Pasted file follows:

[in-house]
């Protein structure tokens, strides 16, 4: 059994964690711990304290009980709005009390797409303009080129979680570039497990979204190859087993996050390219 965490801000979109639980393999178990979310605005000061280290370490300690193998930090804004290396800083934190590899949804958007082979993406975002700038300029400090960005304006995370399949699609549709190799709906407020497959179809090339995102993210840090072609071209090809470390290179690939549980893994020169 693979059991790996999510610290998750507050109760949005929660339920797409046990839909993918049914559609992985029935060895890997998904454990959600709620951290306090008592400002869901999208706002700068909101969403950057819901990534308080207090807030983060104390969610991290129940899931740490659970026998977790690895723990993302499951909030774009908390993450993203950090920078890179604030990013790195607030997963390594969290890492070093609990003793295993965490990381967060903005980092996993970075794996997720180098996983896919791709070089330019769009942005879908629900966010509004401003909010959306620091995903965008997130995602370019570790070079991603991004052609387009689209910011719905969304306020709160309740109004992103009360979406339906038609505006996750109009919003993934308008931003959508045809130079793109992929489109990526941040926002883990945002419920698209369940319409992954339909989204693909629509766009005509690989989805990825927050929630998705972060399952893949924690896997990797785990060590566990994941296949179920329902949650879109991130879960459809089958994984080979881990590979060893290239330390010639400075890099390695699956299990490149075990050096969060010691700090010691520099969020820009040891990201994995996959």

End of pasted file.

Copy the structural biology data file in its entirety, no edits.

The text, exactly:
[in-house]
């Protein structure tokens, strides 16, 4: 059994964690711990304290009980709005009390797409303009080129979680570039497990979204190859087993996050390219 965490801000979109639980393999178990979310605005000061280290370490300690193998930090804004290396800083934190590899949804958007082979993406975002700038300029400090960005304006995370399949699609549709190799709906407020497959179809090339995102993210840090072609071209090809470390290179690939549980893994020169 693979059991790996999510610290998750507050109760949005929660339920797409046990839909993918049914559609992985029935060895890997998904454990959600709620951290306090008592400002869901999208706002700068909101969403950057819901990534308080207090807030983060104390969610991290129940899931740490659970026998977790690895723990993302499951909030774009908390993450993203950090920078890179604030990013790195607030997963390594969290890492070093609990003793295993965490990381967060903005980092996993970075794996997720180098996983896919791709070089330019769009942005879908629900966010509004401003909010959306620091995903965008997130995602370019570790070079991603991004052609387009689209910011719905969304306020709160309740109004992103009360979406339906038609505006996750109009919003993934308008931003959508045809130079793109992929489109990526941040926002883990945002419920698209369940319409992954339909989204693909629509766009005509690989989805990825927050929630998705972060399952893949924690896997990797785990060590566990994941296949179920329902949650879109991130879960459809089958994984080979881990590979060893290239330390010639400075890099390695699956299990490149075990050096969060010691700090010691520099969020820009040891990201994995996959």